For a business owner, a website is a marketing tool. It is ultimately used to sell products and services, in one way or another. That is the end goal. Along the way, it can establish your brand, enhance your image, educate consumers and generate new leads or opportunities, but how does it affect your bottom line? Does your website convert your audience into loyal customers? Is your website designed to SELL?
Business websites must go a step above user-centered design to conversion-centered design. A conversion is the process of convincing your website visitors to complete a meaningful action on your website that ultimately results in a sale or contribution to your cause.
Visitors judge the value of your website within about 4 seconds. Hours of hard work are squeezed into one judgmental look that decides whether or not your website is worth another click.
While effective landing pages are often industry-specific, the vast majority of them contain some common denominators that will make or break your final “sale”. The following image illustrates some of the best practices when it comes to designing websites that are proven to work consistently.
Organized loosely in order of importance:
One of the most overlooked and underrated items on a website is a simple positioning statement that explains what benefit you provide. It is usually the first and biggest element your audience sees and often the most determining factor to whether users click-through the website or hit the Back button.
Before you dive into how great your company is, or place that awesome, yet ambiguous tag line that only makes sense in context, please remember to state who you are and what you do.
Let's take a look at Opera's old landing page. I found this on a website that cites examples of great landing pages. The first example was a perfect example of a not so great landing page:
At first I thought Newfoundland ripped off Ontario's tagline "Yours to discover." When you read the second line, you realize it's a browser they're promoting. I'm all for metaphorical and beautiful imagery on websites, but this is the most vague Title + Image pairing.
Opera has since fixed this issue.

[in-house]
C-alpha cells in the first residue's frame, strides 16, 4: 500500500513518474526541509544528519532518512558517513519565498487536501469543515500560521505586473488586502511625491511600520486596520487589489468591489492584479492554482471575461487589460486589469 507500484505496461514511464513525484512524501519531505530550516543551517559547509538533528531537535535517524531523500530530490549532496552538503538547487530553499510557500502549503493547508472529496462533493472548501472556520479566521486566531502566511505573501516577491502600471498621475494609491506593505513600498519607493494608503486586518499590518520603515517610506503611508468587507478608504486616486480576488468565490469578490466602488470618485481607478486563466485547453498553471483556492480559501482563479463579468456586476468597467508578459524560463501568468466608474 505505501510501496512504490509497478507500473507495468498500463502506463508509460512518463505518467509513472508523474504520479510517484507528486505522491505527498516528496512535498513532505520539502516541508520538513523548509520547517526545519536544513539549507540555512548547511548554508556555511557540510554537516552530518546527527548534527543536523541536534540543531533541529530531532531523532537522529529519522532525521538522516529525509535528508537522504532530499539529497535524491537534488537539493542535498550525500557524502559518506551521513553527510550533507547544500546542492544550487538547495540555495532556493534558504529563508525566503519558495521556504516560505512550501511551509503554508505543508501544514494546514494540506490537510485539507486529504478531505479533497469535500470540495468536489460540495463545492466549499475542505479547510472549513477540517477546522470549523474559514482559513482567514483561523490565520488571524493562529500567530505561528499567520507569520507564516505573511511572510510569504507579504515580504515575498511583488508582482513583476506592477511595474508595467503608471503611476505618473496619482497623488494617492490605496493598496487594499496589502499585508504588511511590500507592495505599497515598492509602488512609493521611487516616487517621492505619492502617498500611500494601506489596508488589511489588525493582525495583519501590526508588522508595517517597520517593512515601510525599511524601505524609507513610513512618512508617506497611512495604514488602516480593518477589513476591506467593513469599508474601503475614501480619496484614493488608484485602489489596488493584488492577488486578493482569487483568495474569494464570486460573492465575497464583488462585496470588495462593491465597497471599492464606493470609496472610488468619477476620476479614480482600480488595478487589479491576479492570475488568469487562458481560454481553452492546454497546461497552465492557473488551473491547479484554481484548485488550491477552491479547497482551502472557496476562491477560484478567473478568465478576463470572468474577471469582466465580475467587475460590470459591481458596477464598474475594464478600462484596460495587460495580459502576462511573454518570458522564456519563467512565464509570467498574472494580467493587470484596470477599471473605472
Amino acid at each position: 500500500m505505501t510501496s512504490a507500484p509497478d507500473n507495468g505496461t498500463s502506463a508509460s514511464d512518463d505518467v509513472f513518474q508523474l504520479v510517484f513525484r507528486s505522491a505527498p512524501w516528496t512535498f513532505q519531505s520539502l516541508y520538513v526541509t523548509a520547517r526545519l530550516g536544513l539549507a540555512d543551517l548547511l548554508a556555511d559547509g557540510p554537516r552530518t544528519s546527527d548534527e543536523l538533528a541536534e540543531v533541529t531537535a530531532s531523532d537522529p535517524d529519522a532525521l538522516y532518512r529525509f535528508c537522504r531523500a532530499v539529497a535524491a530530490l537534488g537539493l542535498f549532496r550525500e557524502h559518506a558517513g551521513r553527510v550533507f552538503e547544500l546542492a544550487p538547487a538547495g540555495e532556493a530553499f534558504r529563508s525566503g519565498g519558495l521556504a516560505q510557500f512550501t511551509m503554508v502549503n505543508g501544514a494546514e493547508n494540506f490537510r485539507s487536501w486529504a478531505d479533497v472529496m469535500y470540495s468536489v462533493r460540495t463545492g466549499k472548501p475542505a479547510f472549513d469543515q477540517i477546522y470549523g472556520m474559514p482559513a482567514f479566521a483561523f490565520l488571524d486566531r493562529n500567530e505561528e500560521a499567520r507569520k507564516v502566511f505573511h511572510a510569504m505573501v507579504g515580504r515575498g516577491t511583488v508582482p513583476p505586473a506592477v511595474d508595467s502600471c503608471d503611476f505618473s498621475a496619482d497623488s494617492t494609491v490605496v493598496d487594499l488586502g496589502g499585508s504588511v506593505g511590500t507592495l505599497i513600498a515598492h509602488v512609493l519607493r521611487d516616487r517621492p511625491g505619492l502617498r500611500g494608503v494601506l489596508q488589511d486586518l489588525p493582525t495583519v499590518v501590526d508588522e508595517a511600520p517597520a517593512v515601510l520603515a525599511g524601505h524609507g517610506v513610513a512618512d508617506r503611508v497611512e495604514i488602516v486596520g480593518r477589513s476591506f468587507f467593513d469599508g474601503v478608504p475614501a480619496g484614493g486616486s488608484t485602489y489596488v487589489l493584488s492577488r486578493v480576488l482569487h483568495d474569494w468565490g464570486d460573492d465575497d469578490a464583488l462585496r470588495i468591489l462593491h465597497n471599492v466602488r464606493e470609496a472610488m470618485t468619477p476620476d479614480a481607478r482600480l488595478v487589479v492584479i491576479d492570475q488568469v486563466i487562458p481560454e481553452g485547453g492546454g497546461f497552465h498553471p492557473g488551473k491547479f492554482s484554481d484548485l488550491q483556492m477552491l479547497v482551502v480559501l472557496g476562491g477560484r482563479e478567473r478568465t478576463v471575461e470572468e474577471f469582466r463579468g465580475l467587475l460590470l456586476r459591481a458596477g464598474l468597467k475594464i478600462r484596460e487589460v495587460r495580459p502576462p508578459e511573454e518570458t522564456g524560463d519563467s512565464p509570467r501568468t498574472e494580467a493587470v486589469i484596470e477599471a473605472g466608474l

What do you want users to do on your website? Should they just call you? Should they buy something? Should they request a quote? Should they explore more areas of the website? Spell it out for them. Users like to be subconsciously guided through an interaction.
We’ve seen it everywhere: Start my Free Trial!, Sign-up Today, Request a Free Quote, Subscribe Now, Book your Free Consultation, etc. It can even be as simple and powerful as Call us Today! and Add to cart. An effective landing page is all about the fine art of persuading the user to complete a single business-driven objective. If you close most sales over the phone, make sure the business number is prominently displayed.
If you have a longer sales cycle, you need to bait your audience more slowly with CTA’s like Learn more, View Demo or Get your Free Report! A great call-to-action has to be industry-appropriate and directly related to the question, “How do you close most of your sales?”
We double-checked the data and it’s confirmed - pictures are worth a thousand words. Your website should contain professional images and/or graphics.
Even if it looks like there are no images and the website still looks amazing, this just means the graphic artist was a genius. Never underestimate good typography and whitespace.
Did I just contradict myself?
The conversion value of images is dependent on the industry. You have to include spectacular photos for the obvious – fashion, food, travel, aesthetics and most tangible products. For some services, like tech, accounting and consulting for example, we can get away with icons, infographics, and beautiful typography, without hurting conversion rates.
But whenever you can include an image, make an impact. Avoid cheesy overused free stock photos.